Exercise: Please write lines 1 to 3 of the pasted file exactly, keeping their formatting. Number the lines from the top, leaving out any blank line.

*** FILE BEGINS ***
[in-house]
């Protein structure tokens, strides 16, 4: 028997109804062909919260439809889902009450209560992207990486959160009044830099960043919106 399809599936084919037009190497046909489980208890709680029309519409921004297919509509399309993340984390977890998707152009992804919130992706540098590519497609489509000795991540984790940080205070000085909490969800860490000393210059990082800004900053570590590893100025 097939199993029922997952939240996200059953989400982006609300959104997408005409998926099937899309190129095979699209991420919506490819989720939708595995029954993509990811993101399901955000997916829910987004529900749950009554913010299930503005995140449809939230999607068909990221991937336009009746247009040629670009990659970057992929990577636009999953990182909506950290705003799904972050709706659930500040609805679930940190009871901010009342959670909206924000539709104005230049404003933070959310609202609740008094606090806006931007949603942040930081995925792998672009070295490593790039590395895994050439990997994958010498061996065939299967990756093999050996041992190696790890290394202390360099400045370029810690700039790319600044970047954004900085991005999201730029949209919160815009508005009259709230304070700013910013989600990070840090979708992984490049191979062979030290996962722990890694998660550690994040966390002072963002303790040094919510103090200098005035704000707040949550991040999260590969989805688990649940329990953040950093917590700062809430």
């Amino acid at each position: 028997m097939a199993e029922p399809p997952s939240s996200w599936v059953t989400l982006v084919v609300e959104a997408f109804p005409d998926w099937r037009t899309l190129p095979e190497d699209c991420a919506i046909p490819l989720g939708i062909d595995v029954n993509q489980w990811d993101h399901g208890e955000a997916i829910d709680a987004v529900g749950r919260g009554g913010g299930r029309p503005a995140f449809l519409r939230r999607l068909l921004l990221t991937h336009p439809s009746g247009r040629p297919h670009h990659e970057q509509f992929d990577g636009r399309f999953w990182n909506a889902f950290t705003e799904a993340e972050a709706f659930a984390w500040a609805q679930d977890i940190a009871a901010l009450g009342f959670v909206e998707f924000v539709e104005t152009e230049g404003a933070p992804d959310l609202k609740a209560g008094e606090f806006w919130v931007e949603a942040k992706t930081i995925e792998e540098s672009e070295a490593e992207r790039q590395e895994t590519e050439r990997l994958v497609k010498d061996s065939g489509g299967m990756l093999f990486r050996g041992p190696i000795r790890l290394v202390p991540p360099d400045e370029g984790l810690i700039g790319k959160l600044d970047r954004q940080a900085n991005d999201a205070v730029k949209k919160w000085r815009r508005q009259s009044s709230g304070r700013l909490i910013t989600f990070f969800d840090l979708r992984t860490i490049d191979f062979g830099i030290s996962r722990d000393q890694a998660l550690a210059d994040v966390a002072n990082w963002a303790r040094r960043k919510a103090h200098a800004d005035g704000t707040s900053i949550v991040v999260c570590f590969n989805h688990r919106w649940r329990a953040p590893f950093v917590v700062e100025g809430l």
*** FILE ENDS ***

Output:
[in-house]
């Protein structure tokens, strides 16, 4: 028997109804062909919260439809889902009450209560992207990486959160009044830099960043919106 399809599936084919037009190497046909489980208890709680029309519409921004297919509509399309993340984390977890998707152009992804919130992706540098590519497609489509000795991540984790940080205070000085909490969800860490000393210059990082800004900053570590590893100025 097939199993029922997952939240996200059953989400982006609300959104997408005409998926099937899309190129095979699209991420919506490819989720939708595995029954993509990811993101399901955000997916829910987004529900749950009554913010299930503005995140449809939230999607068909990221991937336009009746247009040629670009990659970057992929990577636009999953990182909506950290705003799904972050709706659930500040609805679930940190009871901010009342959670909206924000539709104005230049404003933070959310609202609740008094606090806006931007949603942040930081995925792998672009070295490593790039590395895994050439990997994958010498061996065939299967990756093999050996041992190696790890290394202390360099400045370029810690700039790319600044970047954004900085991005999201730029949209919160815009508005009259709230304070700013910013989600990070840090979708992984490049191979062979030290996962722990890694998660550690994040966390002072963002303790040094919510103090200098005035704000707040949550991040999260590969989805688990649940329990953040950093917590700062809430």
């Amino acid at each position: 028997m097939a199993e029922p399809p997952s939240s996200w599936v059953t989400l982006v084919v609300e959104a997408f109804p005409d998926w099937r037009t899309l190129p095979e190497d699209c991420a919506i046909p490819l989720g939708i062909d595995v029954n993509q489980w990811d993101h399901g208890e955000a997916i829910d709680a987004v529900g749950r919260g009554g913010g299930r029309p503005a995140f449809l519409r939230r999607l068909l921004l990221t991937h336009p439809s009746g247009r040629p297919h670009h990659e970057q509509f992929d990577g636009r399309f999953w990182n909506a889902f950290t705003e799904a993340e972050a709706f659930a984390w500040a609805q679930d977890i940190a009871a901010l009450g009342f959670v909206e998707f924000v539709e104005t152009e230049g404003a933070p992804d959310l609202k609740a209560g008094e606090f806006w919130v931007e949603a942040k992706t930081i995925e792998e540098s672009e070295a490593e992207r790039q590395e895994t590519e050439r990997l994958v497609k010498d061996s065939g489509g299967m990756l093999f990486r050996g041992p190696i000795r790890l290394v202390p991540p360099d400045e370029g984790l810690i700039g790319k959160l600044d970047r954004q940080a900085n991005d999201a205070v730029k949209k919160w000085r815009r508005q009259s009044s709230g304070r700013l909490i910013t989600f990070f969800d840090l979708r992984t860490i490049d191979f062979g830099i030290s996962r722990d000393q890694a998660l550690a210059d994040v966390a002072n990082w963002a303790r040094r960043k919510a103090h200098a800004d005035g704000t707040s900053i949550v991040v999260c570590f590969n989805h688990r919106w649940r329990a953040p590893f950093v917590v700062e100025g809430l």